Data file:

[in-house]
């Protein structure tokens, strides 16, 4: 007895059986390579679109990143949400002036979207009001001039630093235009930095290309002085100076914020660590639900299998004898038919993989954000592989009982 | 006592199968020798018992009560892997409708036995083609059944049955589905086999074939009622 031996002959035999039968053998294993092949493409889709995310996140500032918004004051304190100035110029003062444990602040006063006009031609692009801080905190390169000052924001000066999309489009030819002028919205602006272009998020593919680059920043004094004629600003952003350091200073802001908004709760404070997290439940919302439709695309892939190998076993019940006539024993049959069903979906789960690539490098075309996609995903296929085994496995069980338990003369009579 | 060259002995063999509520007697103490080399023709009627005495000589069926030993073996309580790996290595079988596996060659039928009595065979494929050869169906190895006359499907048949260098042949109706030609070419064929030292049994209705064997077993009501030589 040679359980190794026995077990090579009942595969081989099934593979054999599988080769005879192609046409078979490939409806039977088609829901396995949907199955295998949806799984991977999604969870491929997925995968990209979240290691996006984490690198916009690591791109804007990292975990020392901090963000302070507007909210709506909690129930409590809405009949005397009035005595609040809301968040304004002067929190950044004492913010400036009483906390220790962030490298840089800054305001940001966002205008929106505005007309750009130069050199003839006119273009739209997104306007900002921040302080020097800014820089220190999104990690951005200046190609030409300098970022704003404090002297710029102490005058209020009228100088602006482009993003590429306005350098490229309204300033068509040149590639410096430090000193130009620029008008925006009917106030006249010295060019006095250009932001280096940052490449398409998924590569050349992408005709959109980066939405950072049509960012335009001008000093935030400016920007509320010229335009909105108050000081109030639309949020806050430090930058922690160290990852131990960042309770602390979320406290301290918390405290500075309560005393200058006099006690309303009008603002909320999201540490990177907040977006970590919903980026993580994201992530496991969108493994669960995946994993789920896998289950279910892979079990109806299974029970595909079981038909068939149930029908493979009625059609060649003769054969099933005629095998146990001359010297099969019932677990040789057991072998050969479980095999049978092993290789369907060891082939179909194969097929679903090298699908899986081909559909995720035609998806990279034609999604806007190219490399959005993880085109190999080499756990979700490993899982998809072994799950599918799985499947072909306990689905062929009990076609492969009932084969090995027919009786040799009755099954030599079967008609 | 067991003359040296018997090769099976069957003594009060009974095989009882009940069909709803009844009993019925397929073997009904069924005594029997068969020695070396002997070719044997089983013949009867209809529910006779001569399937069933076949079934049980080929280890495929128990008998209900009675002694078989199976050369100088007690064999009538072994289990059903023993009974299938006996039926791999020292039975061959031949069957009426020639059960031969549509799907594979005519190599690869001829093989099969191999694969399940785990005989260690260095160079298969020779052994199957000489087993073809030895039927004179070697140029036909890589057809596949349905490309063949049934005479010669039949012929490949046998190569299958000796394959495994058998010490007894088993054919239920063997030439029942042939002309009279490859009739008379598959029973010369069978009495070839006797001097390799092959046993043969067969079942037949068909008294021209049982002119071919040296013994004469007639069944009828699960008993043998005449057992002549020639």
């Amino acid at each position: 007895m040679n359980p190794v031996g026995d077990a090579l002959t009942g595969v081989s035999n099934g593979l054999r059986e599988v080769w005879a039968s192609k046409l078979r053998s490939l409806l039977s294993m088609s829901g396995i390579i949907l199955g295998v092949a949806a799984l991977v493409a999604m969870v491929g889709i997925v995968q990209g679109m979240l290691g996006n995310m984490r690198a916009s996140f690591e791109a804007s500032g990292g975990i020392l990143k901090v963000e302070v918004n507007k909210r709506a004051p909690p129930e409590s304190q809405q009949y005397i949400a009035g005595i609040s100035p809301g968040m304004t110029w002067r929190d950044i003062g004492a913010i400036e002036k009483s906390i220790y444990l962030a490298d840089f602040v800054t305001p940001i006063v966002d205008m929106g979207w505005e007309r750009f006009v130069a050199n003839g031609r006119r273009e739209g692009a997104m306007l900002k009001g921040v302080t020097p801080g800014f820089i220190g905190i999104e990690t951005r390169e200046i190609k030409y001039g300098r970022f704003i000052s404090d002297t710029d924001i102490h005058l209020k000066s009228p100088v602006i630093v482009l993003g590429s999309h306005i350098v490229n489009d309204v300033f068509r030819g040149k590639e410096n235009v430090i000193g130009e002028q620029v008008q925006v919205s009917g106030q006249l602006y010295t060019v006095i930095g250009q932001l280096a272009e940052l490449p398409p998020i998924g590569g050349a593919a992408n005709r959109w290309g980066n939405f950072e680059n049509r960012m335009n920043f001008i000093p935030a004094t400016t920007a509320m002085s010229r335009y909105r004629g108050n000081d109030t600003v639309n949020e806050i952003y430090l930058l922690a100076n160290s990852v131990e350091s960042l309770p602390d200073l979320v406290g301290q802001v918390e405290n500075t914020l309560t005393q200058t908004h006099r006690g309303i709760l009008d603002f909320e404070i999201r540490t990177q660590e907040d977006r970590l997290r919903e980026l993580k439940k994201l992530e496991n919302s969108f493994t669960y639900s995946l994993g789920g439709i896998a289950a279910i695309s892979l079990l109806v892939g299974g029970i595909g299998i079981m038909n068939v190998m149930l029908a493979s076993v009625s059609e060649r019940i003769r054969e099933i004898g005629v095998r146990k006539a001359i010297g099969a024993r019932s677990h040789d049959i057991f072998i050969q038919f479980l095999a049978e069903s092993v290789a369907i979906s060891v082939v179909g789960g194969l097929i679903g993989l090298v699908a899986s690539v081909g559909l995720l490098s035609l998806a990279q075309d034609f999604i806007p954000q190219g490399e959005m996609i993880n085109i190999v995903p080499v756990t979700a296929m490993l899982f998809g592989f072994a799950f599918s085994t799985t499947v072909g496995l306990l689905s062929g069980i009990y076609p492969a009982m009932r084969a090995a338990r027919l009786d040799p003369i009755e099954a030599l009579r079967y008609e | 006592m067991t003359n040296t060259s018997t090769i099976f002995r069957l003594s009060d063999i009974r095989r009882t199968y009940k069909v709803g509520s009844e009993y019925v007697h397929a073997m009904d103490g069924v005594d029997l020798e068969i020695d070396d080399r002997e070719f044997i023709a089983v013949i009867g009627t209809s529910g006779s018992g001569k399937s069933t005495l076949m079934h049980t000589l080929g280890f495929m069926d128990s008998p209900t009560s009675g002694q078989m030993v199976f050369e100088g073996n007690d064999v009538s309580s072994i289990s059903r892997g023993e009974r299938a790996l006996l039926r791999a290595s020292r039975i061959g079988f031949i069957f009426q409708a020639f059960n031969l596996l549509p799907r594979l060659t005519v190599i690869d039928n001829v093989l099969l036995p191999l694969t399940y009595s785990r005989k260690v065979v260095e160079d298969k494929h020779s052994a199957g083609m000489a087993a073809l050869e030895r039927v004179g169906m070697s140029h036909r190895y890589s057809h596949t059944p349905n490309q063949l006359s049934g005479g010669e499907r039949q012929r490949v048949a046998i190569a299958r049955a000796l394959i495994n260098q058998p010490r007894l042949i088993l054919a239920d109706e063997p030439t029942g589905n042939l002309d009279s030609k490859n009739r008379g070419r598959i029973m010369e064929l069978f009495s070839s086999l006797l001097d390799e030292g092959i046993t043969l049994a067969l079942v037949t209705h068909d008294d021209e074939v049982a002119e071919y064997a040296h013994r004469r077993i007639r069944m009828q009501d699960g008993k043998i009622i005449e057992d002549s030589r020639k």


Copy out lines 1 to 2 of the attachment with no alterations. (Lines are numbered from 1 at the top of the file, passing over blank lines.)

[in-house]
């Protein structure tokens, strides 16, 4: 007895059986390579679109990143949400002036979207009001001039630093235009930095290309002085100076914020660590639900299998004898038919993989954000592989009982 | 006592199968020798018992009560892997409708036995083609059944049955589905086999074939009622 031996002959035999039968053998294993092949493409889709995310996140500032918004004051304190100035110029003062444990602040006063006009031609692009801080905190390169000052924001000066999309489009030819002028919205602006272009998020593919680059920043004094004629600003952003350091200073802001908004709760404070997290439940919302439709695309892939190998076993019940006539024993049959069903979906789960690539490098075309996609995903296929085994496995069980338990003369009579 | 060259002995063999509520007697103490080399023709009627005495000589069926030993073996309580790996290595079988596996060659039928009595065979494929050869169906190895006359499907048949260098042949109706030609070419064929030292049994209705064997077993009501030589 040679359980190794026995077990090579009942595969081989099934593979054999599988080769005879192609046409078979490939409806039977088609829901396995949907199955295998949806799984991977999604969870491929997925995968990209979240290691996006984490690198916009690591791109804007990292975990020392901090963000302070507007909210709506909690129930409590809405009949005397009035005595609040809301968040304004002067929190950044004492913010400036009483906390220790962030490298840089800054305001940001966002205008929106505005007309750009130069050199003839006119273009739209997104306007900002921040302080020097800014820089220190999104990690951005200046190609030409300098970022704003404090002297710029102490005058209020009228100088602006482009993003590429306005350098490229309204300033068509040149590639410096430090000193130009620029008008925006009917106030006249010295060019006095250009932001280096940052490449398409998924590569050349992408005709959109980066939405950072049509960012335009001008000093935030400016920007509320010229335009909105108050000081109030639309949020806050430090930058922690160290990852131990960042309770602390979320406290301290918390405290500075309560005393200058006099006690309303009008603002909320999201540490990177907040977006970590919903980026993580994201992530496991969108493994669960995946994993789920896998289950279910892979079990109806299974029970595909079981038909068939149930029908493979009625059609060649003769054969099933005629095998146990001359010297099969019932677990040789057991072998050969479980095999049978092993290789369907060891082939179909194969097929679903090298699908899986081909559909995720035609998806990279034609999604806007190219490399959005993880085109190999080499756990979700490993899982998809072994799950599918799985499947072909306990689905062929009990076609492969009932084969090995027919009786040799009755099954030599079967008609 | 067991003359040296018997090769099976069957003594009060009974095989009882009940069909709803009844009993019925397929073997009904069924005594029997068969020695070396002997070719044997089983013949009867209809529910006779001569399937069933076949079934049980080929280890495929128990008998209900009675002694078989199976050369100088007690064999009538072994289990059903023993009974299938006996039926791999020292039975061959031949069957009426020639059960031969549509799907594979005519190599690869001829093989099969191999694969399940785990005989260690260095160079298969020779052994199957000489087993073809030895039927004179070697140029036909890589057809596949349905490309063949049934005479010669039949012929490949046998190569299958000796394959495994058998010490007894088993054919239920063997030439029942042939002309009279490859009739008379598959029973010369069978009495070839006797001097390799092959046993043969067969079942037949068909008294021209049982002119071919040296013994004469007639069944009828699960008993043998005449057992002549020639």